Governments responding to the pandemic have adopted and modified laws that affect California dealerships. Here are our recommendations to help them comply:
2021 Federal Spending Bill
The Consolidated Appropriations Act of 2021 includes multiple provisions to address the pandemic’s ongoing economic impact.
The most important business provision is the modification of the Families First Coronavirus Relief Act. There are two main provisions: Emergency Paid Sick Leave and Emergency Family Medical Leave. The EPSL provision mandates up to two weeks of paid sick leave (in addition to any state/local/other sick leave you provide) to qualified employees. The EFML provision expands FMLA job-protected leave to those employed for at least 30 days who can’t work due to the pandemic.
Mandated leave under FFCRA ended with the new year. Now, qualifying employers can provide paid sick leave, relying on the same criteria established in the EPSLA. In return for providing emergency paid sick or FMLA leave, employers will receive a tax credit through March 31.
While the FFCRA generally did not apply to employers with over 500 employees, California enacted AB-1867 in September, effectively extending the paid leave provisions of the FFCRA to large employers.
The bill also includes $285 billion to small businesses for forgivable Paycheck Protection Program loans. The maximum loan size is 2.5 times a business’ average monthly costs, up to $2 million.
The bill expands the employee retention credit intended to prevent layoffs and rolls over a variety of temporary tax breaks. Deferred payroll tax payments may be paid throughout 2021.
Cal/OSHA Emergency Regulations
Cal/OSHA finalized new temporary emergency standards for employers in November, largely reinforcing the requirements of the Governor’s Blueprint for a Safer Economy guidance. The basic requirements are:
- Maintain an effective written COVID-19 Prevention Program;
- If there are three or more cases of COVID-19 within 14 days at a workplace, offer testing to potentially exposed employees at no cost during working hours and provide them with information on COVID-19-related benefits;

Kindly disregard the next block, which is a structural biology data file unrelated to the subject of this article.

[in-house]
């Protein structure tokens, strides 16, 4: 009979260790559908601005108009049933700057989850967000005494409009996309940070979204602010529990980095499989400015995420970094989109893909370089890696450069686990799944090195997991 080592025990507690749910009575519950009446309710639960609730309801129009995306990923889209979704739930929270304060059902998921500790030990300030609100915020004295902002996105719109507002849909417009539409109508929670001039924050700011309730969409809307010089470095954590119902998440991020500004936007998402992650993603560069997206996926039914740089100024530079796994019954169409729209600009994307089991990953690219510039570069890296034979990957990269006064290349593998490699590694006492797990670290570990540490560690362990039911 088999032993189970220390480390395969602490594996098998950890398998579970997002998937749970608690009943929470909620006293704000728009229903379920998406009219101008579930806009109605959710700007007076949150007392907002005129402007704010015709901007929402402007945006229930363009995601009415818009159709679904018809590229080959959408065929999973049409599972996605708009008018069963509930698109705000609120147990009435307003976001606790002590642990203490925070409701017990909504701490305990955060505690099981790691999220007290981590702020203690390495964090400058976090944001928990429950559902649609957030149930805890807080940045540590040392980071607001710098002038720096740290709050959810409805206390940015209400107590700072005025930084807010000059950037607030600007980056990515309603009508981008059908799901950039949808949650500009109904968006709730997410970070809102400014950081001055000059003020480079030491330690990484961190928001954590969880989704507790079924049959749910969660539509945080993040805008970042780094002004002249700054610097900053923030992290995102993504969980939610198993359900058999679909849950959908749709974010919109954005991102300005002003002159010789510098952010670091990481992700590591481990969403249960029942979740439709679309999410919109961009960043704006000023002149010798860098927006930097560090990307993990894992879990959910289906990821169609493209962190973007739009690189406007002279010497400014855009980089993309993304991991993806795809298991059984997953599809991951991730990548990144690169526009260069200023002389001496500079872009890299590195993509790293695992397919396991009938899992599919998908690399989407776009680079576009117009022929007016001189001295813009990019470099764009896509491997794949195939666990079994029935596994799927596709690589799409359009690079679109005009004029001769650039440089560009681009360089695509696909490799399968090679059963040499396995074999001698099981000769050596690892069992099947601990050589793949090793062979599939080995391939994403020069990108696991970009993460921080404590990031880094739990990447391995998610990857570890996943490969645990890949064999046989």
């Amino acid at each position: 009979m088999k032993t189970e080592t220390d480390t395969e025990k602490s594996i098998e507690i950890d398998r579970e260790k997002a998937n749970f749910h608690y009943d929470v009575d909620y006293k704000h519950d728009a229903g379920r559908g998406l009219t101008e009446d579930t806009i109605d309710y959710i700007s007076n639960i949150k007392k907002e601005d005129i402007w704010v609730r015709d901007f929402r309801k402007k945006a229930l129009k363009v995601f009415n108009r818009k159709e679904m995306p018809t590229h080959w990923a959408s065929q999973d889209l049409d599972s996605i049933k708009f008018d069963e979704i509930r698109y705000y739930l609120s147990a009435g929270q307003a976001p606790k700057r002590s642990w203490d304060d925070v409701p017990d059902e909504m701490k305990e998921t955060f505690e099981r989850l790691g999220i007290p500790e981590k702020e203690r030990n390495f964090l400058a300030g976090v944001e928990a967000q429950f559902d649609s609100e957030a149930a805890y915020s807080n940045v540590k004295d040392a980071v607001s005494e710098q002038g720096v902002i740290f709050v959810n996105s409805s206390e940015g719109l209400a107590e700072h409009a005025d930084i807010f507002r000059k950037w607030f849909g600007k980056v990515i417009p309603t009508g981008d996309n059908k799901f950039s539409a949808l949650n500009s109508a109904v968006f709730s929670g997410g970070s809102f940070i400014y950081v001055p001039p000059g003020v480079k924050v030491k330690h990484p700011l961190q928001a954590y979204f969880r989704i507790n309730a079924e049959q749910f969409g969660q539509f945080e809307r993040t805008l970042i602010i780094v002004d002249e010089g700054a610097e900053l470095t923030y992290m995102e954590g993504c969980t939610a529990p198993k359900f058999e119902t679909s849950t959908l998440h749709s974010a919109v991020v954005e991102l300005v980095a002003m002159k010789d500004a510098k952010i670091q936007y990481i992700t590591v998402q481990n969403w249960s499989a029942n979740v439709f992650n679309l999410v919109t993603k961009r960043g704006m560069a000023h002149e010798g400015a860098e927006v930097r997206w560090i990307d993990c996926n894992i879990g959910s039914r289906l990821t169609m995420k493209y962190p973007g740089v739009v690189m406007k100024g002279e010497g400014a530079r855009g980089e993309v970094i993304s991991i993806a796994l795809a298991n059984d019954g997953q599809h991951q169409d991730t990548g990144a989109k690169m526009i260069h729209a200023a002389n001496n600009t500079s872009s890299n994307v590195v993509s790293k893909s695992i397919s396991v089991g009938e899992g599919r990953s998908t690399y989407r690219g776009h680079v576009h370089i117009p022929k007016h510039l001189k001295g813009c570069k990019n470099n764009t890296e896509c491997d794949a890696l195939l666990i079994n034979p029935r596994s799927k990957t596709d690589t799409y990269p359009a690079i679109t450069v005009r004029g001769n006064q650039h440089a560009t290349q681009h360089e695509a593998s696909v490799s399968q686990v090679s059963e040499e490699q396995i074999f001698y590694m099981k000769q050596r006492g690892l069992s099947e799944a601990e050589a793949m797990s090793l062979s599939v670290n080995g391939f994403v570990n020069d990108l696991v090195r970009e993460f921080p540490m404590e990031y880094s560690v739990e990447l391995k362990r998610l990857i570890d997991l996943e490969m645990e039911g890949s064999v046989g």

- Contact the local health department no later than 48 hours after learning of three or more COVID-19 cases within 14 days for guidance on protecting other workers;
- Maintain a record of and track all COVID-19 cases among employees, while keeping medical information confidential.
The regulation also sets out specific standards for determining how to determine if an “exposure” to COVID-19 has occurred at a workplace.
The high-risk exposure period is:
- If COVID-19 symptoms present: from two days before symptoms first developed until 10 days after symptoms first appeared, and 24 hours have passed with no fever, without the use of fever-reducing medications, and symptoms have improved.
- If COVID-19 symptoms aren’t present: from two days before until 10 days after the first positive specimen was collected.
These specific rules should provide businesses with greater certainty in determining which employees should quarantine due to an exposure to COVID-19.
SB 1159: COVID-19 and Worker’s Compensation
The legislature’s SB-1159 formalizes the state’s approach to COVID-19 and worker compensation and creates a rebuttable presumption that an employee contracted COVID-19 at work.
For most dealers, an outbreak occurs when, over a 14-day period, four or more employees test positive at a single facility. If a workplace has 100 or less employees, the threshold for an outbreak is four employees; if it the workplace has more than 100 employees, the threshold is 4%.
Dealerships should treat each facility as a single workplace. If two or more facilities are on the same lot, treat them as two separate facilities unless employees use space in both. Facilities on separate lots should be treated as separate workplaces. Individual employees who work at multiple workplaces should be counted as a positive case at each facility they work at.
The second major change due to the law is clarification regarding requirements to report COVID-19 cases to worker’s compensation claims administrators. When an employer knows or should know an employee has tested positive, the employer must report this.
Employers may be subject to civil penalties up to $10,000 for violating reporting requirements.
AB 685: Notices Regarding Positive COVID-19 Cases or Exposure
If an employer learns that an employee has tested positive, the employer must notify employees, their union representatives and the employer of any subcontracted employees within one business day. Employees who may have been exposed must receive special notices. If an employer learns of three or more COVID-19 cases at the workplace in a two-day period, they must, within 48 hours, share with the local public health agency the positive-testing employees’ names, number, occupation and worksite.
Attorney Monica Baumann (above) is a shareholder with Scali Rasmussen PC, specializing in cybersecurity and employment law, particularly in automotive.